Twitter Continues To Show Signs Of Failure

Once again, the folks at Platformer are doing amazing work to show how dysfunctional Elon Musk led Twitter is. In their latest report that dropped last night, the team at Platformer starts with this:

On Wednesday, Twitter employees had the tech equivalent of a snow day: the company’s Slack instance was down for “routine maintenance,” they were told, and the company was implementing a deployment freeze as a result. 

That same day, Jira – a tool Twitter uses to track everything from progress on feature updates to regulatory compliance – also stopped working. With no way to chat and no code to ship, most engineers took the day off. 

Jira access was restored on Thursday. But Platformer can now confirm that Slack wasn’t down for “routine maintenance.” “There is no such thing as routine maintenance. That’s bullshit,” a current Slack employee told us.

In this as in so many other things, Twitter hasn’t paid its Slack bill. But that’s not why Slack went down: someone at Twitter manually shut off access, we’re told. Platformer was not able to learn the reason prior to publication, though the move suggests Musk may have turned against the communication app — or at least wants to see if Twitter can run without Slack and the expenses associated with it. (Musk’s Tesla uses a Slack competitor called Mattermost for in-house collaboration, and Microsoft Outlook and Teams for email and meetings.)

On Blind, the anonymous workplace chat app, the disappearance of such critical tools was met with a mixture of disbelief, frustration, and (to a lesser extent) glee.

“We didn’t pay our Slack bill,” one employee wrote. “Now everyone is barely working. Penny wise, pound foolish.”

Another worker called the disappearance of Slack the “proverbial final straw.” 

“Oddly enough, it’s the Slack deactivation that has pushed me to finally start applying to get out,” they wrote.

This underlines that Elon really doesn’t understand Twitter, its culture, and the tools that it users. And that lack of understanding has consequences as outlined above with employee discontent. But that’s not his only issue. Elon wants to open source Twitter’s algorithm for reasons nobody understands. But:

It’s unclear whether Twitter will actually hit that deadline — Musk seems to announce a new thing coming “next week” all the time, and often those deadlines pass and whatever feature was allegedly coming is never heard of again.

This is a classic example of Elon being someone who can’t follow through on his promises because he either lacks the ability to do so, or he’s just writing cheques that his a** can’t cash.

Another of Musk’s ongoing projects is to improve Twitter’s performance. At the end of last year, he claimed progress. “Significant backend server architecture changes rolled out,” he tweeted on December 28. “Twitter should feel faster.” 

In fact, publicly available data indicates that Twitter has been slowly degrading since that month, when it shut down its Sacramento data center. The information comes from Singlepane, a startup whose tool measures latency issues using external signals; the company has been actively monitoring what it describes as a degradation in Twitter’s quality of service.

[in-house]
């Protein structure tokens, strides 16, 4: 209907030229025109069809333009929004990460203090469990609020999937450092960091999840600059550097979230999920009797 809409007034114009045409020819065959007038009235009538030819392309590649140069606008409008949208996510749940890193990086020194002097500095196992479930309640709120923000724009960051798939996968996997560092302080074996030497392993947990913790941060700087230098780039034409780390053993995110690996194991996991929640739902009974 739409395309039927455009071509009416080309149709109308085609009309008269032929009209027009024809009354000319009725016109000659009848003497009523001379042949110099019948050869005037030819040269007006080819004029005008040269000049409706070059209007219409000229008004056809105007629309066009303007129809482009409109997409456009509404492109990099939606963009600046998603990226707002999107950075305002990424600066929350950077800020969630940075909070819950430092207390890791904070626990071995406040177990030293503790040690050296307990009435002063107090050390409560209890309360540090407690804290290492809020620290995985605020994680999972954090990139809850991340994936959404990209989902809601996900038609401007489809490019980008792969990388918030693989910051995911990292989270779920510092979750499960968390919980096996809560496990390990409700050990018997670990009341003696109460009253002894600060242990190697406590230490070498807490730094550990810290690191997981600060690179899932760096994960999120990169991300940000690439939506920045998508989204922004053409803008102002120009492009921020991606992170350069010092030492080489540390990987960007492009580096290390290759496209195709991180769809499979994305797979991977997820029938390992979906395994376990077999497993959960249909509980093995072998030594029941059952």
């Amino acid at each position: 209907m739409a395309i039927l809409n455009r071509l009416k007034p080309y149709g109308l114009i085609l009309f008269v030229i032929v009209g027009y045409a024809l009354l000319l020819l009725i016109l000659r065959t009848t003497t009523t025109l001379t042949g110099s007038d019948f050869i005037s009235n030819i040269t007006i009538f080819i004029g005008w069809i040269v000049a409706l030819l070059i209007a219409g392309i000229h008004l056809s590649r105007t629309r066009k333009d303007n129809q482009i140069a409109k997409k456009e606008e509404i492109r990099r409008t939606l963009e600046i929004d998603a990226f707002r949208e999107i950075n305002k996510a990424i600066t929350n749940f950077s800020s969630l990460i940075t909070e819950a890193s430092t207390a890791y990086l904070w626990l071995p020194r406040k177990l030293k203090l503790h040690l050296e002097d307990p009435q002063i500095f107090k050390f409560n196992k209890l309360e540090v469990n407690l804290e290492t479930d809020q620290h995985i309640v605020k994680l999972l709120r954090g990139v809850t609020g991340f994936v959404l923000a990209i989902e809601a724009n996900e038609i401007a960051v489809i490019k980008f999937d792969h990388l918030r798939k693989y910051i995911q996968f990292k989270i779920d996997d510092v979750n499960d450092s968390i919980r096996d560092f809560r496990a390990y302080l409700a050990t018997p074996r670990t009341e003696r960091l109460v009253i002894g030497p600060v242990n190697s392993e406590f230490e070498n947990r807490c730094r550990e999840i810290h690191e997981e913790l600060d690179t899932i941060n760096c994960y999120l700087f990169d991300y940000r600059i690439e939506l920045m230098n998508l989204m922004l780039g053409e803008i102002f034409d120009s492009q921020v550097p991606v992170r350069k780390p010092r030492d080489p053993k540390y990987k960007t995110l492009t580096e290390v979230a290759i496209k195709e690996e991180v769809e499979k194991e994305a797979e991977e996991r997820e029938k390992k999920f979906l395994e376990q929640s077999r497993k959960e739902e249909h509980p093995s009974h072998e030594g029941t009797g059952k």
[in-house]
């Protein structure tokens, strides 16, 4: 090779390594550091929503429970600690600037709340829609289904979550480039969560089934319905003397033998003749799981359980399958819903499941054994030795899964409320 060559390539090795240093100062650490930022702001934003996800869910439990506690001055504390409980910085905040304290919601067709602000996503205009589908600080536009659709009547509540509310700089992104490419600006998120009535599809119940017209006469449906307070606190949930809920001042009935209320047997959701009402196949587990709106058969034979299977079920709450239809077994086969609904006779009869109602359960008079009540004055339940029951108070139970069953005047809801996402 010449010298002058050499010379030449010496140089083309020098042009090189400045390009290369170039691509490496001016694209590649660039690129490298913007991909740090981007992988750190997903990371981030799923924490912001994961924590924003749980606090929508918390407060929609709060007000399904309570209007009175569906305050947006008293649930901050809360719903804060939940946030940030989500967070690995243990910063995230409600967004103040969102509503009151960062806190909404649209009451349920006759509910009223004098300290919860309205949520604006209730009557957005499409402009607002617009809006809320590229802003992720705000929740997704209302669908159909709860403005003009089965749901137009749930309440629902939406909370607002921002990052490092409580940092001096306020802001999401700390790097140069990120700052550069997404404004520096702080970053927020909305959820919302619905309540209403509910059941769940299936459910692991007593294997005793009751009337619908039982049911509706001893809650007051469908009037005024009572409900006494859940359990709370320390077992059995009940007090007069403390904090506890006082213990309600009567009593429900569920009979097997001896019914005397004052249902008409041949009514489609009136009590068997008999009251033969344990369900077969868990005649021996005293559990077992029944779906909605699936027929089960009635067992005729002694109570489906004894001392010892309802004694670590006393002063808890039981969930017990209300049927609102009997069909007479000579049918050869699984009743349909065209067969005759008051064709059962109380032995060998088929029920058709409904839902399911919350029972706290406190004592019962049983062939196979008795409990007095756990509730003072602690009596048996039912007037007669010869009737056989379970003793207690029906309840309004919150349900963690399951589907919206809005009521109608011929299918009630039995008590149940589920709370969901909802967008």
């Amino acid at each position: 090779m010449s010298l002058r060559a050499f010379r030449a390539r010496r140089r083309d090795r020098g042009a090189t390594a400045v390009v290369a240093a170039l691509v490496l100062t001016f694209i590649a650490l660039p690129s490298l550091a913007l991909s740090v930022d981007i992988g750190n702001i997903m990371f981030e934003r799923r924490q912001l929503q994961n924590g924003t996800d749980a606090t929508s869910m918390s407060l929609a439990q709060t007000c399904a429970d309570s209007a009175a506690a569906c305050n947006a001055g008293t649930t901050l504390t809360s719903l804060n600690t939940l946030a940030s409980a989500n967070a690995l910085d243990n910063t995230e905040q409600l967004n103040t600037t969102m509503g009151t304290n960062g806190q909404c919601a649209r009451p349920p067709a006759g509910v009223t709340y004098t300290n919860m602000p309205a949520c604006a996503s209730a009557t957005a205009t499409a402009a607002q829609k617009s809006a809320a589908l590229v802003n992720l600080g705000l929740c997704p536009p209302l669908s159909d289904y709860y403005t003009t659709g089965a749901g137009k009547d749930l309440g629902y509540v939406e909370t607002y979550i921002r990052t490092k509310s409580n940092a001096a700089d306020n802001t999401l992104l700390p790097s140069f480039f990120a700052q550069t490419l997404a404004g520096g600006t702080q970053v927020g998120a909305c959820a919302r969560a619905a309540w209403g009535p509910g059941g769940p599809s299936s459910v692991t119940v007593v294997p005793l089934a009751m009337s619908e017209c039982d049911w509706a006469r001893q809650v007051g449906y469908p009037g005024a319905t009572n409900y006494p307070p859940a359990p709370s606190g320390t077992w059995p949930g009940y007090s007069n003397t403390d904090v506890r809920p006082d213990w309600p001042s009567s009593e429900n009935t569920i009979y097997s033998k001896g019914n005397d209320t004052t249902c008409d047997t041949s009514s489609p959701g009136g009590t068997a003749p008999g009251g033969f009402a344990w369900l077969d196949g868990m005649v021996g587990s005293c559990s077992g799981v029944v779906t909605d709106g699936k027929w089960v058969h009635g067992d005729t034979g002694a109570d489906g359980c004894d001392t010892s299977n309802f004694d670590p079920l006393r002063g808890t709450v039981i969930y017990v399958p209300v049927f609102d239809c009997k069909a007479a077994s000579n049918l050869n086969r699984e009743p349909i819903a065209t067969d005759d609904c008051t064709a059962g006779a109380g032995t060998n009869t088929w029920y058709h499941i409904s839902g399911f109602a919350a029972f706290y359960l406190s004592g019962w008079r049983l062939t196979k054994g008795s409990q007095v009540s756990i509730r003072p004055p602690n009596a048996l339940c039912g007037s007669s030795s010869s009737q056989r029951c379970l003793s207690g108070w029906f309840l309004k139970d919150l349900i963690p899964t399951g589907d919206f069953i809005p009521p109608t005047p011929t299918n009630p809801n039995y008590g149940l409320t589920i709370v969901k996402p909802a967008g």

According to the company’s data, Twitter has seen increased latency — the time between taking an action like refreshing the timeline and seeing new tweets populate in your feed — during times when more people are using the service. Singlepane showed latency spikes during the halftime show of the Super Bowl, for example, and in the aftermath of the recent earthquake in Turkey. 

We ran the data by current Twitter engineers, who say it tracks with what they’re seeing internally. 

But it’s not only big external events that can cause the platform to become slower or less stable. When a user takes their account private, Twitter’s systems have to go through every single tweet in the account’s history and mark them as private, before making those tweets visible to the private account’s followers. 

That can be a data-intensive request for a large account a big lift – like, say, Elon Musk’s. Singlepane’s data show that Twitter experienced significant latency issues when Musk took his account private in early February, as part of his effort to understand why fewer people have been liking his tweets lately. (He figured out a separate fix for that problem just a few days later.)

On top of all the other news, parts of Asia experienced a roughly 20 minute Twitter outage today, we’re told. 

This illustrates that this recent outage, this recent outage, and this other recent outage aren’t isolated incidents. They’re becoming the norm. And more outages are coming. You can bank on that because Elon has proven that he’s not capable of running Twitter. Thus it’s only a matter of time before he runs Twitter into the ground.

One Response to “Twitter Continues To Show Signs Of Failure”

  1. […] engineers who are responsible for keeping the platform going is going to make Twitter even more unstable than it currently is. In short, it’s a really bad idea that will come back to bite Elon sooner rather than later. […]

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